With all its different parts, the wireless deployment at Sports Authority Field at Mile High adds up to a favorable fan experience, one that clearly has the ability to keep getting better on an incremental basis. But like their Super Bowl team, Denver fans should be happy with what they have right now.



Railing antenna enclosure. Some of these have both Wi-Fi and DAS.


App promo on the scoreboard


Panoramic view of the stadium and the city


South stands have a horse and Wi-Fi antennas on the top of the scoreboard


Cisco SportsVision in action on 6-panel display


DAS antennas on end-of-row railing area


Game on, phones out!


Antennas covering the concourse area on second level


More SportsVision and Wi-Fi deployment in the United Club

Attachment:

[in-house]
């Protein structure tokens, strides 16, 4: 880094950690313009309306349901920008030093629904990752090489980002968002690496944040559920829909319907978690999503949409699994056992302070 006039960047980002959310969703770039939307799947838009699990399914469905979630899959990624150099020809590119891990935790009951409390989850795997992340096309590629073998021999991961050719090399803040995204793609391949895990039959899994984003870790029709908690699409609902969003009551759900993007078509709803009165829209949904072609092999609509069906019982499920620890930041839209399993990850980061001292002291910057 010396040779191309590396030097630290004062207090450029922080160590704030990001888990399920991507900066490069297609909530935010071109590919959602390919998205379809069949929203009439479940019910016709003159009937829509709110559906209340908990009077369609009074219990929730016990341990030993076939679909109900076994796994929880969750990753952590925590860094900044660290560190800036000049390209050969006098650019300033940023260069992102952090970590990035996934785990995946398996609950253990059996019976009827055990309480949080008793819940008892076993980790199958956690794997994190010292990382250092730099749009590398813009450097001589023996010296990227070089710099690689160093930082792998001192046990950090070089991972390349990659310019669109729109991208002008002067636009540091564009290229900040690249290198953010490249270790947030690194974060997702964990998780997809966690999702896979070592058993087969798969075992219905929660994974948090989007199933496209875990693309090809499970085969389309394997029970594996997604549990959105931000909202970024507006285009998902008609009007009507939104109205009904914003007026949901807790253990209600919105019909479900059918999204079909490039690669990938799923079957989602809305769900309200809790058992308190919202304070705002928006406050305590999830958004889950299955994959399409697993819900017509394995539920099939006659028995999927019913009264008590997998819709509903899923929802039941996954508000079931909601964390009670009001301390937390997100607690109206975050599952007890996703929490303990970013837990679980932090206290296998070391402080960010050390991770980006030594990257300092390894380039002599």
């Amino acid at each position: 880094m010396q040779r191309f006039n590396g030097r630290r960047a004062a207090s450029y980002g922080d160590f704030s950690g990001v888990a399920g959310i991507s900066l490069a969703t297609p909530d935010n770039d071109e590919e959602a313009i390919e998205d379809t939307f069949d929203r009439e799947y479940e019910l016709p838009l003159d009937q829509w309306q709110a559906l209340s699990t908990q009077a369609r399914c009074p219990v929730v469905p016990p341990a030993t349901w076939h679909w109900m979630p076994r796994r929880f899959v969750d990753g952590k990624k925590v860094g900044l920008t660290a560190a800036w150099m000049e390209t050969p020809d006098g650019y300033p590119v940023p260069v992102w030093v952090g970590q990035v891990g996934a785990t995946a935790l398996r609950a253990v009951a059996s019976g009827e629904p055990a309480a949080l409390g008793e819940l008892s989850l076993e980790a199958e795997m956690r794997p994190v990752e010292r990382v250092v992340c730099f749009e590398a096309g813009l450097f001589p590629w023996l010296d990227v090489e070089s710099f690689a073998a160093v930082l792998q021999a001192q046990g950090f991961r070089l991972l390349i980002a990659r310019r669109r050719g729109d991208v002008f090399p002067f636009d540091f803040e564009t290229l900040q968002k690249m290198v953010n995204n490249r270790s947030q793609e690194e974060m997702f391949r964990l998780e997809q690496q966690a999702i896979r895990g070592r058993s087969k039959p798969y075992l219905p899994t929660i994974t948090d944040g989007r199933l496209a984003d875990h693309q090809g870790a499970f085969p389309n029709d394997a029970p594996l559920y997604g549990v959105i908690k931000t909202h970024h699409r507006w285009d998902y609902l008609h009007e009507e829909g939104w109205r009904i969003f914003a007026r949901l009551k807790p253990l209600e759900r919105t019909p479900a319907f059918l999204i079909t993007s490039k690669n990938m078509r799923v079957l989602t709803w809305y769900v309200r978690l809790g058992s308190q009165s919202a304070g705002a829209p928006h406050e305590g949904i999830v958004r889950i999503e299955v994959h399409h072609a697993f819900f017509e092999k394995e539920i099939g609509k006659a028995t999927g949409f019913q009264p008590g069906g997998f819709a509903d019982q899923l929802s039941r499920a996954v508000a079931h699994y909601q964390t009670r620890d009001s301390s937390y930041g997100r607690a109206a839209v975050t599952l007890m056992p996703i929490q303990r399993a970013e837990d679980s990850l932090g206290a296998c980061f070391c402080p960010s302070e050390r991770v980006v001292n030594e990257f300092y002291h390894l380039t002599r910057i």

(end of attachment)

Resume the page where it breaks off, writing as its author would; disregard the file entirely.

Only accept on the scene reporting!

Verizon: Denver fans used 2.87 TB of wireless data during AFC championship; AT&T also sets DAS traffic records at both Sunday games

Sports Authority Field at Mile High, during Jan. 3 game vs. San Diego. All photos: Paul Kapustka, MSR (click on any photo for a larger image)

Sports Authority Field at Mile High, during Jan. 3 game vs. San Diego. All photos: Paul Kapustka, MSR (click on any photo for a larger image)

During their team’s exciting 20-18 victory over the New England Patriots Sunday, Denver Broncos fans who are Verizon Wireless customers used 2.87 terabytes of wireless data, according to Verizon. That total includes 1.7 TB used on the Verizon-only Wi-Fi network at Sports Authority Field at Mile High, and another 1.17 TB of data on the Verizon LTE DAS network at the stadium.